Know That You Are Not Alone/Find Your Tribe
When you feel alone, as if you’re the only vegan in the world (I’ve been there), just remember that there are many, many other people who share the same values and dietary choices as you, even though you may not see them day to day. The world really is a big place. Meetup.com is a very useful tool when it comes to finding local, like-minded people. And if your town doesn’t have a vegetarian group, you can always start one! You never know how many people are out there looking for support, just like you. We have about 200 people now in our local group, and we started out very small. Build it and they will come. Don’t have time or resources? Recruit help once you are established and hold a bake sale or fundraiser. Since ours was primarily comprised of broke college students, a group called VegFund (VegFund.org) has financed our (minimal) Meetup.com fees for the past two years. They will also fund any food sampling costs, as long as it relates to a vegan cause. There are many people out there willing to help.
The support, resources, and friendships you can find in a local group are priceless. I’ve learned so much and made some of my closest friends through our local vegetarian group. These groups are also a great way to get out and spread info about the veg lifestyle to your town through leafleting, potlucks, screenings, and whatever other fun events they’ve got going on.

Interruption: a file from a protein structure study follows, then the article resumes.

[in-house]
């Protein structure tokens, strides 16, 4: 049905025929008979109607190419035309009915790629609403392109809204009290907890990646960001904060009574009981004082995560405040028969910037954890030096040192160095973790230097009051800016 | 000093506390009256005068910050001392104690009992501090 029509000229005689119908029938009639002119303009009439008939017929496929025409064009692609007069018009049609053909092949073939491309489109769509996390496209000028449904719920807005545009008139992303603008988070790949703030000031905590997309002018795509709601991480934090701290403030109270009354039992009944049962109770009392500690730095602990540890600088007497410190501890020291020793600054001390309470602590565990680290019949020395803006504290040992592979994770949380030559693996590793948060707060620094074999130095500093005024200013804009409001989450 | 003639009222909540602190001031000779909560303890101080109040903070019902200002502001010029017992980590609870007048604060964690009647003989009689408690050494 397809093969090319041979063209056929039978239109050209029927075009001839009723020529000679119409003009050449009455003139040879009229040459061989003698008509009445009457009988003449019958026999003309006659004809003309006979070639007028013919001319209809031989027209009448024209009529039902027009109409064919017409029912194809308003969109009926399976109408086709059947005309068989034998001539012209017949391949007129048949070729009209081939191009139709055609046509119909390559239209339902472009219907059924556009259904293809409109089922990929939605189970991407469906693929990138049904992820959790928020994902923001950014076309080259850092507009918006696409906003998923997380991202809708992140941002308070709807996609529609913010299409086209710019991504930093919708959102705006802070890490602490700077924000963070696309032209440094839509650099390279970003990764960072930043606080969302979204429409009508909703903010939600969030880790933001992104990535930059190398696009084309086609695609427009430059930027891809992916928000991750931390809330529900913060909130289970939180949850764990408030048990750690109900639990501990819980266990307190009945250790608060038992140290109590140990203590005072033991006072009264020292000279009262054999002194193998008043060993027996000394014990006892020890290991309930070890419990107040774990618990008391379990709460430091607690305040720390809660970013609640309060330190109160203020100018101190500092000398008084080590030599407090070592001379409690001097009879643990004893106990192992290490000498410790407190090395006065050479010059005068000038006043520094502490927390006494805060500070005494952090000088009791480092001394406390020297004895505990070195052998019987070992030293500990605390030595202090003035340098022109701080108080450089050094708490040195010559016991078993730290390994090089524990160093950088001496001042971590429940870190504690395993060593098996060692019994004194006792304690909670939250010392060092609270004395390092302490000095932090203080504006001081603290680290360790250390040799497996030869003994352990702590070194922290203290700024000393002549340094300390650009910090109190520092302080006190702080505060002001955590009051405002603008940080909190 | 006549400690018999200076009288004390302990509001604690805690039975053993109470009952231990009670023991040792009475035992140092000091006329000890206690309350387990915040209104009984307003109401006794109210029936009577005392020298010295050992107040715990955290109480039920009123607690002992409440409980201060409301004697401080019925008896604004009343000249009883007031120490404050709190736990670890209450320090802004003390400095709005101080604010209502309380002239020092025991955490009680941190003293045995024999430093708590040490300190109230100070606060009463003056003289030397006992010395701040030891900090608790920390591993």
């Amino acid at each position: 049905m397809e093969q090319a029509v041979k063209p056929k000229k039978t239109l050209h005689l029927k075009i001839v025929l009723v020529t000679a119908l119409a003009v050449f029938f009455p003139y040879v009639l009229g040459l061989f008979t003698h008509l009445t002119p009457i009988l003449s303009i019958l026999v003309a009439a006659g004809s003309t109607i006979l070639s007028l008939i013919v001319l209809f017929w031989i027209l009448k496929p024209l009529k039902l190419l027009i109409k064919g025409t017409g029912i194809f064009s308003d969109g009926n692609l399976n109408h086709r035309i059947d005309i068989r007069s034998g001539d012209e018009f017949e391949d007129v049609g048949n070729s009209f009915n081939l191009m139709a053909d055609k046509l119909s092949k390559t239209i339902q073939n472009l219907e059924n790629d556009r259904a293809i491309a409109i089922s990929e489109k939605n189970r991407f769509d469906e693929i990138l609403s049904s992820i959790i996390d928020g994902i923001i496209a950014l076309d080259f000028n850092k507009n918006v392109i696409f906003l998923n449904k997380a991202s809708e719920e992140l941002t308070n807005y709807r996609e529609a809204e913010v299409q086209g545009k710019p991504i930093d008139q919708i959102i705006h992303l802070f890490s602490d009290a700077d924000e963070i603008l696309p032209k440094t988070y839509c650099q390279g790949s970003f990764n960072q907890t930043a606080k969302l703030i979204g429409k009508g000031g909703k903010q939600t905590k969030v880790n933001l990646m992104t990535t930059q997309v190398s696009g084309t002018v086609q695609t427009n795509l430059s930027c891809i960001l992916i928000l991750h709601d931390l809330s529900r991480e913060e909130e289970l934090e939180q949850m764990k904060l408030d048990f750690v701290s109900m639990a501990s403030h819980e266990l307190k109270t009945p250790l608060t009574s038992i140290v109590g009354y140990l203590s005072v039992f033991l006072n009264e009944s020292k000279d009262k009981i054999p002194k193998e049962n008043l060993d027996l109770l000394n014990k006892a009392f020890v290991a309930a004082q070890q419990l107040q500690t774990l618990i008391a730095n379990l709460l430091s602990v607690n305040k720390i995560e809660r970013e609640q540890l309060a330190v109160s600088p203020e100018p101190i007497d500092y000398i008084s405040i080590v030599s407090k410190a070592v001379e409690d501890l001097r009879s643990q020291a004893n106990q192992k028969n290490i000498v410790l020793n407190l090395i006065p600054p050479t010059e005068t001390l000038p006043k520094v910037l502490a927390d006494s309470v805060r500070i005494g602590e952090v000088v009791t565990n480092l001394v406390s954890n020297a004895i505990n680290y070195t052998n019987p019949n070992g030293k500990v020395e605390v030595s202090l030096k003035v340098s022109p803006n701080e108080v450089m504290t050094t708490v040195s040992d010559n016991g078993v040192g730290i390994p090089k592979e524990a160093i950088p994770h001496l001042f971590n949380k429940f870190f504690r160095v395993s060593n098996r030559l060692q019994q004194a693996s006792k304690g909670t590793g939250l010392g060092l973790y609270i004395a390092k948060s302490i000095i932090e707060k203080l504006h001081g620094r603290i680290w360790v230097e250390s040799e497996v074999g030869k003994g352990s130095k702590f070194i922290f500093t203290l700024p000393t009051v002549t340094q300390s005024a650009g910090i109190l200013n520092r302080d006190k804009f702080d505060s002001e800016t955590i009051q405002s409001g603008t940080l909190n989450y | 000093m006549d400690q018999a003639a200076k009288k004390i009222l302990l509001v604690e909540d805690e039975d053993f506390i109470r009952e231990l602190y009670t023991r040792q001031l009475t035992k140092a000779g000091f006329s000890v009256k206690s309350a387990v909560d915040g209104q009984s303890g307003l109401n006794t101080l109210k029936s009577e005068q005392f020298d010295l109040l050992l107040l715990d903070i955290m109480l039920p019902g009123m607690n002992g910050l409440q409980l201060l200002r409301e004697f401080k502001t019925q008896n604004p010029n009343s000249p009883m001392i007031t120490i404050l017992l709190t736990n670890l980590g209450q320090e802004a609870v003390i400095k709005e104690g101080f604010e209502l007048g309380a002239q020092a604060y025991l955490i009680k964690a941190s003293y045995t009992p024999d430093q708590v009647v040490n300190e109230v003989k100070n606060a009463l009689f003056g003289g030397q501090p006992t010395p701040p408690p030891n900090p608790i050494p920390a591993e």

Dealing with Friends and Family
Your friends and family may not understand, or may even berate you for your choices. But really, what business is it of theirs anyway? You are responsible for your own health, your own values, and your own choices. Do what you do, and don’t apologize for it. By all means, be respectful – I don’t believe anyone should consistently argue or try to push their ideas on others – it may cause them to tune you out completely. I’ve found that the best way to share is to lead by example – your health, energy and happiness are much more likely to lead others into wanting what you have. And if not, it’s their loss. Plant the seed, and then let others nourish it. Sometimes family can be the hardest, but don’t let it get you down. We all deal with it. When I feel frustrated, I write. Or I come up with a new yummy recipe, and share it, in the hopes that it will inspire someone else.
What are your tips for living in a small, maybe not-so-vegan-friendly town?
It’s fun to feel unique. Everything has it’s beginning – maybe you’re it. I meet inspiring people everyday – they’re my motivation. Stay healthy, stay happy, and keep saving animals in all that you do. ❤